Religious Groups Push Climate Aid for Poor

An alliance of religious groups is vowing a relentless push to restore a key provision to assist the international poor in America's Climate Security Act, the first greenhouse gas cap-and-trade bill with a realistic chance of passage in the Senate.

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An alliance of religious groups is vowing a relentless push to restore a key provision to assist the international poor in America's Climate Security Act, the first greenhouse gas cap-and-trade bill with a realistic chance of passage in the Senate.

In a press conference today, top faith leaders from the U.S. Catholic Conference of Bishops, the National Association of Evangelicals, the National Council of Churches, and the Union of Reform Judaism emphasized the need for U.S. funding of adaptation efforts in the world's poorest countries, which emit relatively little carbon dioxide but may be hardest hit by global warming because of their locale and lack of infrastructure and money.

"As always, poor and working-class people need advocates, and that is what the faith community traditionally does," Paul Gorman, executive director of the National Religious Partnership for the Environment, told U.S. News before the press conference. "We plan to be sending out materials to delegations and making phone calls. The single most striking thing about us and this issue is the degree of unity across the ideological spectrum. We see this as an extension of our traditional concern for the international and domestic poor."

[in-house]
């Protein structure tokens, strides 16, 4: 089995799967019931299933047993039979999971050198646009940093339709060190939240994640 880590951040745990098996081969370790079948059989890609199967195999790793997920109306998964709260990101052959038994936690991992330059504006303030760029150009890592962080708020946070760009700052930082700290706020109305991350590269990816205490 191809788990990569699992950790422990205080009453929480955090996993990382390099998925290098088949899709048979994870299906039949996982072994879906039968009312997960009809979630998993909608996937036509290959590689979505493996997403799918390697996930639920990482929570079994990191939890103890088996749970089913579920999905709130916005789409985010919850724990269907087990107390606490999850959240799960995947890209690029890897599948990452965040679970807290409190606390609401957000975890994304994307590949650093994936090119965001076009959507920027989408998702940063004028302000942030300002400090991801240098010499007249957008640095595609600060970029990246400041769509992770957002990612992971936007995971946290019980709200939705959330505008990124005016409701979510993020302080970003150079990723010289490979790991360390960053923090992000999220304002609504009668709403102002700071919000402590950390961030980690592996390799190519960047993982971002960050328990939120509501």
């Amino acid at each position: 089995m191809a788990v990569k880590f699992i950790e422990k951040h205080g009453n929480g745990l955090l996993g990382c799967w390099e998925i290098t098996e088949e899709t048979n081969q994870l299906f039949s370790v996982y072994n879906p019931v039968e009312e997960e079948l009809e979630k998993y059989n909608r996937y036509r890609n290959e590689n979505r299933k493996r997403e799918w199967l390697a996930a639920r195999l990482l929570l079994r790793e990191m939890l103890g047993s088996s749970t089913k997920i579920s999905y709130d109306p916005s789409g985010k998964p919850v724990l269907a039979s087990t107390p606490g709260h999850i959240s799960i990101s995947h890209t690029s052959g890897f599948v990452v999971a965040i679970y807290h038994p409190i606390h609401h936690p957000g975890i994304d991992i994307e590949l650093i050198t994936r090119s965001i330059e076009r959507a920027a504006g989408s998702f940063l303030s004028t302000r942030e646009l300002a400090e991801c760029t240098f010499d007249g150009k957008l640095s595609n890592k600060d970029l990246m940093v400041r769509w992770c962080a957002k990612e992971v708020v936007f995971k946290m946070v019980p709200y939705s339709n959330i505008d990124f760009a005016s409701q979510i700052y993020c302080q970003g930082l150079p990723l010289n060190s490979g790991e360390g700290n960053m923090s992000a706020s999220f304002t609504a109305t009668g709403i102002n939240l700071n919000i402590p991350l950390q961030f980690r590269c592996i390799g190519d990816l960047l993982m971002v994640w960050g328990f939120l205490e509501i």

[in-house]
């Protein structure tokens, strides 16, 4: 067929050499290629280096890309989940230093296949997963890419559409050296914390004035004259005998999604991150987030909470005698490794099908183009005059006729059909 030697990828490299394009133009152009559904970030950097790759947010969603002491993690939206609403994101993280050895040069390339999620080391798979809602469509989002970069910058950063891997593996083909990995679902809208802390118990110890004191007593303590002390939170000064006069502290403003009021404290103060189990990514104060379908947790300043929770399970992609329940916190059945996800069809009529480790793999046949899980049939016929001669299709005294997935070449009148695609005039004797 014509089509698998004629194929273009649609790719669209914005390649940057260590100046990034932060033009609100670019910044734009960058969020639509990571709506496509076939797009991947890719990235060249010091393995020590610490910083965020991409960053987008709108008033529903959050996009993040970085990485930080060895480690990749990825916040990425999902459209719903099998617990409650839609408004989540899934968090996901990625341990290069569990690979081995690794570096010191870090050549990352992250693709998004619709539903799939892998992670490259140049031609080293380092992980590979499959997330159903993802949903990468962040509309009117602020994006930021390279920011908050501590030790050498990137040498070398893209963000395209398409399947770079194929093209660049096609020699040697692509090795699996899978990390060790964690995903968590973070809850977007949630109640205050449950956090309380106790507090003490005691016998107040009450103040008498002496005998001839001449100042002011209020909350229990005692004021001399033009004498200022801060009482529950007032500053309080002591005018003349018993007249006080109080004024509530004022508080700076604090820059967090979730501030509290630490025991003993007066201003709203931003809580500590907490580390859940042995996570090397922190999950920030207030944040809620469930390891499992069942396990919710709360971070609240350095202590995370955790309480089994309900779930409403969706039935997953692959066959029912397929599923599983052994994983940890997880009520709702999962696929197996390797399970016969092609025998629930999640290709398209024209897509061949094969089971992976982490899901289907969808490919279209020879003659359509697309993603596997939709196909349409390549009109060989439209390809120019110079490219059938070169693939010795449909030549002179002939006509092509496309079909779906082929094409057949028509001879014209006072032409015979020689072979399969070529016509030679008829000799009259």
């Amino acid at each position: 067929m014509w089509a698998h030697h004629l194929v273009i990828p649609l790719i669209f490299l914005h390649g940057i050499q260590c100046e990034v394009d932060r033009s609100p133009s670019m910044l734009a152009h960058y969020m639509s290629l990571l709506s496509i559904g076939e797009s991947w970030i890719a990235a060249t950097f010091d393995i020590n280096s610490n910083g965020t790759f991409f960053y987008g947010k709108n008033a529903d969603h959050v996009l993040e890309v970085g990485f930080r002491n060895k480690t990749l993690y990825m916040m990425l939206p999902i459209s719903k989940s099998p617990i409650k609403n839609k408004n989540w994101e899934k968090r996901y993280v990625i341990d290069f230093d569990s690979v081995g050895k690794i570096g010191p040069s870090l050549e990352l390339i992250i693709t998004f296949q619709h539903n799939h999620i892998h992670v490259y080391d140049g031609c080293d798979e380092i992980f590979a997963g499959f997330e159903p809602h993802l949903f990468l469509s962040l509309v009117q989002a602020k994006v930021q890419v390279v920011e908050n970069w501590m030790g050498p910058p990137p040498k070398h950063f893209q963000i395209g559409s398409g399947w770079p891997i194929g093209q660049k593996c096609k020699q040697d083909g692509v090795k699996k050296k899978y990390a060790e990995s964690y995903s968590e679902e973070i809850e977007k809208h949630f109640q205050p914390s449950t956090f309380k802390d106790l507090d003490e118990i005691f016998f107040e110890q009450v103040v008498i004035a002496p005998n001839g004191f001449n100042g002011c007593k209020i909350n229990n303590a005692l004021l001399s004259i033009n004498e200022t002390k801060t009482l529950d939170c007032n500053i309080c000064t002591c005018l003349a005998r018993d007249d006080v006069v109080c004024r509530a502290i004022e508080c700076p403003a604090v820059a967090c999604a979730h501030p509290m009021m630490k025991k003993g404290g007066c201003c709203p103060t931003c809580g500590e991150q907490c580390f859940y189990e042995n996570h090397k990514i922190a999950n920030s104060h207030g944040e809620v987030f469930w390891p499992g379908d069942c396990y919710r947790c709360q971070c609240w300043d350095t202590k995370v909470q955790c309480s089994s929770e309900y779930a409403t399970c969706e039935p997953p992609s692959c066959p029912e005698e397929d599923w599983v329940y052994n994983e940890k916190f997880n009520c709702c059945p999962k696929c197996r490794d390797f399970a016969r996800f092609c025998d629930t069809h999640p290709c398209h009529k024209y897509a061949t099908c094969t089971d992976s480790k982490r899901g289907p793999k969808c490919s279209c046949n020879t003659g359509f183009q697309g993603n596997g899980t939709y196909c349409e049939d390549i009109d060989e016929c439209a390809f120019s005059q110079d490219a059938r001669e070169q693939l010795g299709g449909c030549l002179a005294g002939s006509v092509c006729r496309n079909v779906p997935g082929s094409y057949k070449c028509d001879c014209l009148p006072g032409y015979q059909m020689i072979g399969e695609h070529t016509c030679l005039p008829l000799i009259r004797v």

A provision of the bill that would have earmarked 10 percent of the proceeds from auctions of carbon caps to international adaptation was struck from the bill, which was authored by Sens. John Warner and Joseph Lieberman. The faith community reacted swiftly, surprising staffers for Warner and Lieberman as well as Sen. Barbara Boxer, chair of the Environment and Public Works Committee, according to one insider.

In response, a new provision has been proposed that reduces the earmark from 10 percent to 5 percent, while requiring that the money would be released only to deter a national security threat to the United States, such as a refugee crisis. Faith-based leaders call the measure insufficient. According to one insider, these faith-based leaders are working behind the scenes, using the strength of their congregations to pressure conservative senators to restore the original provision.

—Bret Schulte